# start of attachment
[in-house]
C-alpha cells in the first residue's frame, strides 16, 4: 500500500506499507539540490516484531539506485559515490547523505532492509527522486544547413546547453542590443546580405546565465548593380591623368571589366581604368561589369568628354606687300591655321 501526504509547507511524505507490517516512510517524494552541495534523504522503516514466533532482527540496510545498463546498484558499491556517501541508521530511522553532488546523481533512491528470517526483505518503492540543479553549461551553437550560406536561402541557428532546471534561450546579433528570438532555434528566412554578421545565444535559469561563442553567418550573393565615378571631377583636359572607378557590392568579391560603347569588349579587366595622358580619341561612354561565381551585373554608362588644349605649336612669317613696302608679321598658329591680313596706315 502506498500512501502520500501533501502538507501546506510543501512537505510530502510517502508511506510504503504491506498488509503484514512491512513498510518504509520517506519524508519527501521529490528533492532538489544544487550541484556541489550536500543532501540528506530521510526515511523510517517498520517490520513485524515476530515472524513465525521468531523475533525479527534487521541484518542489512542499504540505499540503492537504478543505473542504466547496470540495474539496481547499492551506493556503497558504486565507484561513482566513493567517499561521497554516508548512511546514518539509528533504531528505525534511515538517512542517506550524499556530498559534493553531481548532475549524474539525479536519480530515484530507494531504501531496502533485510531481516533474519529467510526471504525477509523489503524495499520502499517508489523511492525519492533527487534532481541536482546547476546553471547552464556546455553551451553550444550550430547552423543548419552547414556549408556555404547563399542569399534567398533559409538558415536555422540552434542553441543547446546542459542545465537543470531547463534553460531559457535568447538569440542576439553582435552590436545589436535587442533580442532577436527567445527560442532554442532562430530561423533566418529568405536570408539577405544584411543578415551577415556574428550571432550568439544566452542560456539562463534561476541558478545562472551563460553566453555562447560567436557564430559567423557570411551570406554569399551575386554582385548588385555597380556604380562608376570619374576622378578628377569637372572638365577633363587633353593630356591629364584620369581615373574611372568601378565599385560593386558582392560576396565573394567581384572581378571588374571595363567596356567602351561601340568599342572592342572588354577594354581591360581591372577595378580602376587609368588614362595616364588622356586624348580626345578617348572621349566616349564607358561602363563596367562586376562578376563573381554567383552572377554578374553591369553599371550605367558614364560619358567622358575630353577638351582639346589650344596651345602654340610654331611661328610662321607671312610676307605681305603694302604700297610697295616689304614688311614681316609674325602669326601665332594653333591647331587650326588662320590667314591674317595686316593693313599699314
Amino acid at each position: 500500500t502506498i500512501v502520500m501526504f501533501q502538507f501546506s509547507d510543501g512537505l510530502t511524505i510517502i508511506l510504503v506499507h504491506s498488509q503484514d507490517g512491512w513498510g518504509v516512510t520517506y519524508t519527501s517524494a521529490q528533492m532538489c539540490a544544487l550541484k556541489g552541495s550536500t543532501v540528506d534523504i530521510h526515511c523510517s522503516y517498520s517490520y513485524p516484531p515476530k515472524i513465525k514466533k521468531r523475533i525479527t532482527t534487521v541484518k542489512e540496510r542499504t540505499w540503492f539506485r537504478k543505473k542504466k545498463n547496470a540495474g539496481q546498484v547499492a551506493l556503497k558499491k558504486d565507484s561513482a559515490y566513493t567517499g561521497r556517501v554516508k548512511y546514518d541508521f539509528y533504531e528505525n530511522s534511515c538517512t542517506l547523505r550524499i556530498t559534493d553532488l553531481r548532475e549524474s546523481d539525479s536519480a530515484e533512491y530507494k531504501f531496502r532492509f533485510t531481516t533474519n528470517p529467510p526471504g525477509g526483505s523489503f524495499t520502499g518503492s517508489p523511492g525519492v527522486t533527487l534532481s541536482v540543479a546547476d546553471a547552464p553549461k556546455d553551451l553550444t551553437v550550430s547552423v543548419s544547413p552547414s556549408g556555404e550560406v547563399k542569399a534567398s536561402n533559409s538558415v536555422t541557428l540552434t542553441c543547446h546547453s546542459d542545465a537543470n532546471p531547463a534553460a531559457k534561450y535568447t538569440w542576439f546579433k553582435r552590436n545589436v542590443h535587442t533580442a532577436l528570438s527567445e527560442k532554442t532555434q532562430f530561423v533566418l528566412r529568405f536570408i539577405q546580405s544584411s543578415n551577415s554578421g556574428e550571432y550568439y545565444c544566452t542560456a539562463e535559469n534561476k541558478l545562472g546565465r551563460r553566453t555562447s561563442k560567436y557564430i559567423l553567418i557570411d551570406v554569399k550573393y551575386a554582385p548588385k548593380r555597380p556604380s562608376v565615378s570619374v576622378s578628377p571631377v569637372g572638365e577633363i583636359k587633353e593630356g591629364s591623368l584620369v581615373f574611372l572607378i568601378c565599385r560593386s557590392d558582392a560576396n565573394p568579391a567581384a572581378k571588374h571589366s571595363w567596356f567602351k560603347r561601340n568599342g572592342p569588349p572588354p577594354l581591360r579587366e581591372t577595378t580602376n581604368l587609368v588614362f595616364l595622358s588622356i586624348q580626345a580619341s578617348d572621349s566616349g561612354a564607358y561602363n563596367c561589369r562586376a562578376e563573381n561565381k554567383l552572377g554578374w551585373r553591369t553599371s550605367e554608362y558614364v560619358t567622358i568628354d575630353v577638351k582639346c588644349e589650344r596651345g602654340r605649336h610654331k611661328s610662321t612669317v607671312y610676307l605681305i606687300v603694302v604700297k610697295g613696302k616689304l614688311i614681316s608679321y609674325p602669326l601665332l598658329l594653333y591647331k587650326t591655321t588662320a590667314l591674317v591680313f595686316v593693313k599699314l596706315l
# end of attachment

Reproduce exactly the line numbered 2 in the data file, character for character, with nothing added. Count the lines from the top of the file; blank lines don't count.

C-alpha cells in the first residue's frame, strides 16, 4: 500500500506499507539540490516484531539506485559515490547523505532492509527522486544547413546547453542590443546580405546565465548593380591623368571589366581604368561589369568628354606687300591655321 501526504509547507511524505507490517516512510517524494552541495534523504522503516514466533532482527540496510545498463546498484558499491556517501541508521530511522553532488546523481533512491528470517526483505518503492540543479553549461551553437550560406536561402541557428532546471534561450546579433528570438532555434528566412554578421545565444535559469561563442553567418550573393565615378571631377583636359572607378557590392568579391560603347569588349579587366595622358580619341561612354561565381551585373554608362588644349605649336612669317613696302608679321598658329591680313596706315 502506498500512501502520500501533501502538507501546506510543501512537505510530502510517502508511506510504503504491506498488509503484514512491512513498510518504509520517506519524508519527501521529490528533492532538489544544487550541484556541489550536500543532501540528506530521510526515511523510517517498520517490520513485524515476530515472524513465525521468531523475533525479527534487521541484518542489512542499504540505499540503492537504478543505473542504466547496470540495474539496481547499492551506493556503497558504486565507484561513482566513493567517499561521497554516508548512511546514518539509528533504531528505525534511515538517512542517506550524499556530498559534493553531481548532475549524474539525479536519480530515484530507494531504501531496502533485510531481516533474519529467510526471504525477509523489503524495499520502499517508489523511492525519492533527487534532481541536482546547476546553471547552464556546455553551451553550444550550430547552423543548419552547414556549408556555404547563399542569399534567398533559409538558415536555422540552434542553441543547446546542459542545465537543470531547463534553460531559457535568447538569440542576439553582435552590436545589436535587442533580442532577436527567445527560442532554442532562430530561423533566418529568405536570408539577405544584411543578415551577415556574428550571432550568439544566452542560456539562463534561476541558478545562472551563460553566453555562447560567436557564430559567423557570411551570406554569399551575386554582385548588385555597380556604380562608376570619374576622378578628377569637372572638365577633363587633353593630356591629364584620369581615373574611372568601378565599385560593386558582392560576396565573394567581384572581378571588374571595363567596356567602351561601340568599342572592342572588354577594354581591360581591372577595378580602376587609368588614362595616364588622356586624348580626345578617348572621349566616349564607358561602363563596367562586376562578376563573381554567383552572377554578374553591369553599371550605367558614364560619358567622358575630353577638351582639346589650344596651345602654340610654331611661328610662321607671312610676307605681305603694302604700297610697295616689304614688311614681316609674325602669326601665332594653333591647331587650326588662320590667314591674317595686316593693313599699314